I actually finished this a few days ago, but I haven’t written anything ye, because I couldn’t figure out what I wanted to say beyond “Yeah, I really liked rereading this one too and this is such a cool series”. While honest, that’s not really very helpful, even for someone who writes such subjective “reviews” as I do.
I’ve let it all percolate a bit, and I think that now, as I type, something hopefully useful will appear on the page.
It’s been a while since I first read this series. My wonderful book pusher, Barbara, set me on them around the time (as best as I recall) as Balance of Trade came out. The Ace editions had been published and I know that BoT is the last one I have in paperback. After that I was buying hardcovers as they were published. BoT came out in 2004, so okay, perhaps it hasn’t been as long as I thought. But it’s been around 10 years and I’ve had CFS/ME all that time, so as usual, I didn’t remember a lot of details.
What that ramble is leading to is that when I look back on this series, which is a series I love and am loving rereading, I still look back with impressions more that solid memories.
One of the impressions I carried with me “Shan and Priscilla are cool and all that, but I’m a Val Con girl and Miri is awesome”.
I stand up now, having reread this book and admit I was wrong. What I should have been remembering was “Yes, I’m partial to Val Con and he and Miri are cool, but Shan and Priscilla are absolutely equally awesome”.
Their interaction was wonderful, their adventure was exciting and their romance quiet and controlled and I liked that by the end, they were ready to try it rather than an established couple.
I think the problem I probably had the first time, is that Priscilla and Shan are both Healers/empaths/dramliz/wizards/whatever you want to call them. That was a brand new concept to me. I had read Local Custom and Scout’s Progress which looked at the concept briefly (and I think in regard to Shan and his “sparklies”, although that may have been more in Mouse and Dragon), but this was the first time I’d hit against it hard.
While the basic idea is easy to follow, some of the writing isn’t. There is talk of Walls and Trees and Dragons. Priscilla calls what she does spells, Shan thinks about pathways and other words I can’t remember as I sit here now. The “standard” SF trope words aren’t used for telepathy and the like, and while I think they would be out of place in this book, it makes it harder for the reader to get a solid feel about it all. Yet, it’s all very important to the characters and their relationships and I felt that as a reader, even as a rereader, there were parts where I was thinking “huh?” and not actually getting a clear sense of what it was the authors wanted me to pick up on.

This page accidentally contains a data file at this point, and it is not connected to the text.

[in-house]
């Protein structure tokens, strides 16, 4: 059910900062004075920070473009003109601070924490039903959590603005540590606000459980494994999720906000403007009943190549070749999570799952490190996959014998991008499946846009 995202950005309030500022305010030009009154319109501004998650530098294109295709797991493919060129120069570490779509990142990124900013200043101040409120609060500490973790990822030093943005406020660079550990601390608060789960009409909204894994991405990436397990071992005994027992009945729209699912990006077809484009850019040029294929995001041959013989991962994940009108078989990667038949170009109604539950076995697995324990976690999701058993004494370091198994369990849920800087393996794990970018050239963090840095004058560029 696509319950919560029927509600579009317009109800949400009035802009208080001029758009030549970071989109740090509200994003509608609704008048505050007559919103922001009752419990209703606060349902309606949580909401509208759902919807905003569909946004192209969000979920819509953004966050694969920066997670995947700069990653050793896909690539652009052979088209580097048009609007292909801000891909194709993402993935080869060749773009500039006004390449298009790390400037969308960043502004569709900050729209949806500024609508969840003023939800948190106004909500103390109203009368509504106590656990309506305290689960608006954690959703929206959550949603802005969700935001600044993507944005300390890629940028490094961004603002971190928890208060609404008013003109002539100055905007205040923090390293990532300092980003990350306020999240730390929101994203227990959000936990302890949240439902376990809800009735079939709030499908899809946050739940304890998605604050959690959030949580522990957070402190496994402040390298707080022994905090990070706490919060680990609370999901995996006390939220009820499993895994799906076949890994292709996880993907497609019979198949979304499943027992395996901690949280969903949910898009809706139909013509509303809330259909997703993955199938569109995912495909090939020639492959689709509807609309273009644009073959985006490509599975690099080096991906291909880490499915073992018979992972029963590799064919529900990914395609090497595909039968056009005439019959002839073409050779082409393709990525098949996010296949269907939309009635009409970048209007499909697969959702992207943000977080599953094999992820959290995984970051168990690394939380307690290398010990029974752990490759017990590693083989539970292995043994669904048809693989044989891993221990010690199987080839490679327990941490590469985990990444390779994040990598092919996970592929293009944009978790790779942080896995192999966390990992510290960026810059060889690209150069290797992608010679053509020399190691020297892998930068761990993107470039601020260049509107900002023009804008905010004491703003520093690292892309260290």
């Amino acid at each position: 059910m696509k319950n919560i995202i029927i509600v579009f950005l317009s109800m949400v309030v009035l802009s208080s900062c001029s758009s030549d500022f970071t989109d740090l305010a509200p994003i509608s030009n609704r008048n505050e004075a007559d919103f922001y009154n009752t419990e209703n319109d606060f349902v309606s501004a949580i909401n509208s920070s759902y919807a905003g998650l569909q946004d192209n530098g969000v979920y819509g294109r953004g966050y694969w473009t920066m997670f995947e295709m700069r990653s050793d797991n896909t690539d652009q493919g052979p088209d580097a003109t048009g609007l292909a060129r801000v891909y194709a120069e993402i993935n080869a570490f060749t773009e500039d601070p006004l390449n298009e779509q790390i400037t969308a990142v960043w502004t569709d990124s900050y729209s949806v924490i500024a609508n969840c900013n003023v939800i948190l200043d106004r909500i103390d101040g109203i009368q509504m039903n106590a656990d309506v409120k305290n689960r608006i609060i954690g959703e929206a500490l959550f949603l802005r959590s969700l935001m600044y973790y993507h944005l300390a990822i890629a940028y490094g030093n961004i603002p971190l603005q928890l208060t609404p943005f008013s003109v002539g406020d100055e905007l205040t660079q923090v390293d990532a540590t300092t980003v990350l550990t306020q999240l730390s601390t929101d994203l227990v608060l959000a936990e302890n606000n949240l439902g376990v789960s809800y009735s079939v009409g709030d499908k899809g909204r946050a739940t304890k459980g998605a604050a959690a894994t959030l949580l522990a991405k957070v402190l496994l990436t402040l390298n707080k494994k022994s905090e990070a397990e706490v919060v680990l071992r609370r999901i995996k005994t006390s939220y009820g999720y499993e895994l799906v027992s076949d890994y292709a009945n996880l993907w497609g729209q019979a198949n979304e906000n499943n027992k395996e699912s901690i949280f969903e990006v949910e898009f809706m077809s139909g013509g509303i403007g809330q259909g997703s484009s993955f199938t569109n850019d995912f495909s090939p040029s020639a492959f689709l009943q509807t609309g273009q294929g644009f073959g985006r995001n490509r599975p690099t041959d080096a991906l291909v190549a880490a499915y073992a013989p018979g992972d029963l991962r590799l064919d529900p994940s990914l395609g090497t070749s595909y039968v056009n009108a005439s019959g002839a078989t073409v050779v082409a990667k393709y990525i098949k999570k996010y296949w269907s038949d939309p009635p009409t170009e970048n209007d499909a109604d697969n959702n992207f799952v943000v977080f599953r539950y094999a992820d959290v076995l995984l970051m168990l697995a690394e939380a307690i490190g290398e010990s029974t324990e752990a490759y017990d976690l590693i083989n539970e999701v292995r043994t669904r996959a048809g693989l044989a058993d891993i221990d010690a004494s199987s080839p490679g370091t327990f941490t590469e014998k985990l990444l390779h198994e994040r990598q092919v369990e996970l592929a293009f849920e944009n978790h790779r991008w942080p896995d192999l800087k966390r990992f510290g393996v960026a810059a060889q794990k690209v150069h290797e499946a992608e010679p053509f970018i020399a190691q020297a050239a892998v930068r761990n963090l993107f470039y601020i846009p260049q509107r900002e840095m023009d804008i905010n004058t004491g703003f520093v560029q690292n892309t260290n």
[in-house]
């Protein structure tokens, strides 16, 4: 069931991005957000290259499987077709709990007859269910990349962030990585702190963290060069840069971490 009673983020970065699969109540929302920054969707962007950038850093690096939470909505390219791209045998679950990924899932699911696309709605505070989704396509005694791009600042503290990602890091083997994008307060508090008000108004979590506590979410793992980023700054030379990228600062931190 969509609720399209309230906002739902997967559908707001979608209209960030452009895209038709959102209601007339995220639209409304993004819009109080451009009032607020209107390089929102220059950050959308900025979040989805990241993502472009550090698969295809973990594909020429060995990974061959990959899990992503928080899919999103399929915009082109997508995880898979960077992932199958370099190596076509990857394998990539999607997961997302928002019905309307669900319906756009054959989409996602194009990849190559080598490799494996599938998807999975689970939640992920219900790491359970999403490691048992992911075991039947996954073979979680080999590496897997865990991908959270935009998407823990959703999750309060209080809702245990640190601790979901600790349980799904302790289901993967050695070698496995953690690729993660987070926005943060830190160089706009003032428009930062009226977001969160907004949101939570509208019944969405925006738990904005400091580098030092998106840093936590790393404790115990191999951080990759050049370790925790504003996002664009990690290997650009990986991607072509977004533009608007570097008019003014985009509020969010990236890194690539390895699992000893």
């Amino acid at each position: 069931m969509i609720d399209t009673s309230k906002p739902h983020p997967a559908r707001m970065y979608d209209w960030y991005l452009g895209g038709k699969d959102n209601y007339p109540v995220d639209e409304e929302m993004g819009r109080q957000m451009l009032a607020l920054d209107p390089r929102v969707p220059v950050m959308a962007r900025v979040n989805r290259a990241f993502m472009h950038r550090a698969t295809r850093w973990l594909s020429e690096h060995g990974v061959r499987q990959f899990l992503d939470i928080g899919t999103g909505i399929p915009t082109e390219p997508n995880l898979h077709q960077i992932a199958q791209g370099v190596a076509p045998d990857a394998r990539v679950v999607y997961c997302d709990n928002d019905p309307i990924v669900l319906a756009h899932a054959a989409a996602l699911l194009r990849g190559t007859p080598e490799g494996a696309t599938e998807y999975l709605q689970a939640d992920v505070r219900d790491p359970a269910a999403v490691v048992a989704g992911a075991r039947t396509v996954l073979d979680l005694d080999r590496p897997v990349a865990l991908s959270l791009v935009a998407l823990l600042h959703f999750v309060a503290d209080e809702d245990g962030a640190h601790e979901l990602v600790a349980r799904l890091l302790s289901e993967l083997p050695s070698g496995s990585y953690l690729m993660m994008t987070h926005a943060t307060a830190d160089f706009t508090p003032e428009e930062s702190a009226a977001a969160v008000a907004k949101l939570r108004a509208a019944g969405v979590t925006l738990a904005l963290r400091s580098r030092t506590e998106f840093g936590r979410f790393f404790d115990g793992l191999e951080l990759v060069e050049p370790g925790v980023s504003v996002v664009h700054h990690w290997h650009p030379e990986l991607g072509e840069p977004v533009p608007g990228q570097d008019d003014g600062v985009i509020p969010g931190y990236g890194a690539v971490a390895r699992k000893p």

I’m don’t want to be too picky about this, as this was one of the first books in the series to be written (at least as long ago as 1988) and the vocabulary may not have been fully established, but I do think it’s probably why I originally responded better to Val Con and Miri’s debut, than I did to Shan and Priscilla’s.
However, don’t let that put you off. It’s still a great book with some wonderful characters. The crew of the Dutiful Passage, so diverse and interesting, create a wonderful backdrop to the story and on the whole this is a very good introduction to the whole idea of Balance and melant’i on a small scale before we hit the much larger expression of it as we reach the next books and it is Clan Korval entire that has been wronged.
I found myself left with a couple of questions, the main one of which I hope will be resolved as the books progress. I was trying to figure out how this book fitted, time-wise, with Agent of Change. In that one, Val Con talks of Shan, but there is no mention of Priscilla. When I sat down and worked out the dates it seemed that this book occurred seven Standard years before that one. Priscilla was on Liad, setting up her “clan” and getting to know Shan better by the end of this book. Does this mean Val Con didn’t make it back home between the scouting mission he was mentioned as being on in this book and his recruitment by and missions for the DOI which is where he is at in Agent of Change. If so (and I expect this to be cleared up as I keep reading, I just can’t remember now) then that’s another sin to be laid at the DOI’s door.
Finally two little things – everyone took to Priscilla so fast when she joined Dutiful Passage, such as Rusty being so friendly almost as soon as she arrived. What was up with that? And secondly – while she needed it, what right did Shan and Lina have to unilaterally decide Priscilla needed Healing and set right in on doing it without her permission?
In summary, this is another great book in the series and I’m loving my reread. My current plan is to keep straight on going, reading a Liaden book, something else, a Liaden book, something else etc until I’m all caught up. Right now, I’d then like to go right back to the beginning and start all over again. But I don’t seriously plan to do that, as I have a whole lot of other things I want to reread too. Maybe in a few years. Sharon Lee and Steve Miller have just announced that they’ve sold another five Liaden books on top of the two already under contract, so I’m not going to run out any time soon.